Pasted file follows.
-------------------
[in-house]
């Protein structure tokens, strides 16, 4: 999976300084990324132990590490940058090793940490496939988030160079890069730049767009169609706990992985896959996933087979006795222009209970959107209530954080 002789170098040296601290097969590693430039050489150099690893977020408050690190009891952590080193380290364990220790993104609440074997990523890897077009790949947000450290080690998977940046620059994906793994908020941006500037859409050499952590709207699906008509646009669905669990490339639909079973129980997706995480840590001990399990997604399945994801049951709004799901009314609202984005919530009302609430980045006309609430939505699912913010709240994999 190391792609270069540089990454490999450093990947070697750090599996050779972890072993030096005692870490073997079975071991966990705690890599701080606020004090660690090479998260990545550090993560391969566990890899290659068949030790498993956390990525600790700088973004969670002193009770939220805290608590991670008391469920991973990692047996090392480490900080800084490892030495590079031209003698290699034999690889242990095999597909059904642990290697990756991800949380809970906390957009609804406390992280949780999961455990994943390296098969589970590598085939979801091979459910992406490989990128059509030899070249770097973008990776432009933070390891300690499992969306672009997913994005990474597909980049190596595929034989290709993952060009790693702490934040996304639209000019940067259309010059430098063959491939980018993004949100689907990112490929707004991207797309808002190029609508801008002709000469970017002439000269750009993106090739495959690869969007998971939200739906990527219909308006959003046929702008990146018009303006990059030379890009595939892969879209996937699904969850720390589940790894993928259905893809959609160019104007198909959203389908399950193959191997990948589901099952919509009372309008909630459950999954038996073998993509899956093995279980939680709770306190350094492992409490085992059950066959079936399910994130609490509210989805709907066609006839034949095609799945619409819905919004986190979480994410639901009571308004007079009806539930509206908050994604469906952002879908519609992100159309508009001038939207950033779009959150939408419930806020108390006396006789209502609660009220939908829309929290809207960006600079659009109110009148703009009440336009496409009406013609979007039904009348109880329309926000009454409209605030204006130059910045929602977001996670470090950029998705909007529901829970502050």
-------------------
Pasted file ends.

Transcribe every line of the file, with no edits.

[in-house]
């Protein structure tokens, strides 16, 4: 999976300084990324132990590490940058090793940490496939988030160079890069730049767009169609706990992985896959996933087979006795222009209970959107209530954080 002789170098040296601290097969590693430039050489150099690893977020408050690190009891952590080193380290364990220790993104609440074997990523890897077009790949947000450290080690998977940046620059994906793994908020941006500037859409050499952590709207699906008509646009669905669990490339639909079973129980997706995480840590001990399990997604399945994801049951709004799901009314609202984005919530009302609430980045006309609430939505699912913010709240994999 190391792609270069540089990454490999450093990947070697750090599996050779972890072993030096005692870490073997079975071991966990705690890599701080606020004090660690090479998260990545550090993560391969566990890899290659068949030790498993956390990525600790700088973004969670002193009770939220805290608590991670008391469920991973990692047996090392480490900080800084490892030495590079031209003698290699034999690889242990095999597909059904642990290697990756991800949380809970906390957009609804406390992280949780999961455990994943390296098969589970590598085939979801091979459910992406490989990128059509030899070249770097973008990776432009933070390891300690499992969306672009997913994005990474597909980049190596595929034989290709993952060009790693702490934040996304639209000019940067259309010059430098063959491939980018993004949100689907990112490929707004991207797309808002190029609508801008002709000469970017002439000269750009993106090739495959690869969007998971939200739906990527219909308006959003046929702008990146018009303006990059030379890009595939892969879209996937699904969850720390589940790894993928259905893809959609160019104007198909959203389908399950193959191997990948589901099952919509009372309008909630459950999954038996073998993509899956093995279980939680709770306190350094492992409490085992059950066959079936399910994130609490509210989805709907066609006839034949095609799945619409819905919004986190979480994410639901009571308004007079009806539930509206908050994604469906952002879908519609992100159309508009001038939207950033779009959150939408419930806020108390006396006789209502609660009220939908829309929290809207960006600079659009109110009148703009009440336009496409009406013609979007039904009348109880329309926000009454409209605030204006130059910045929602977001996670470090950029998705909007529901829970502050």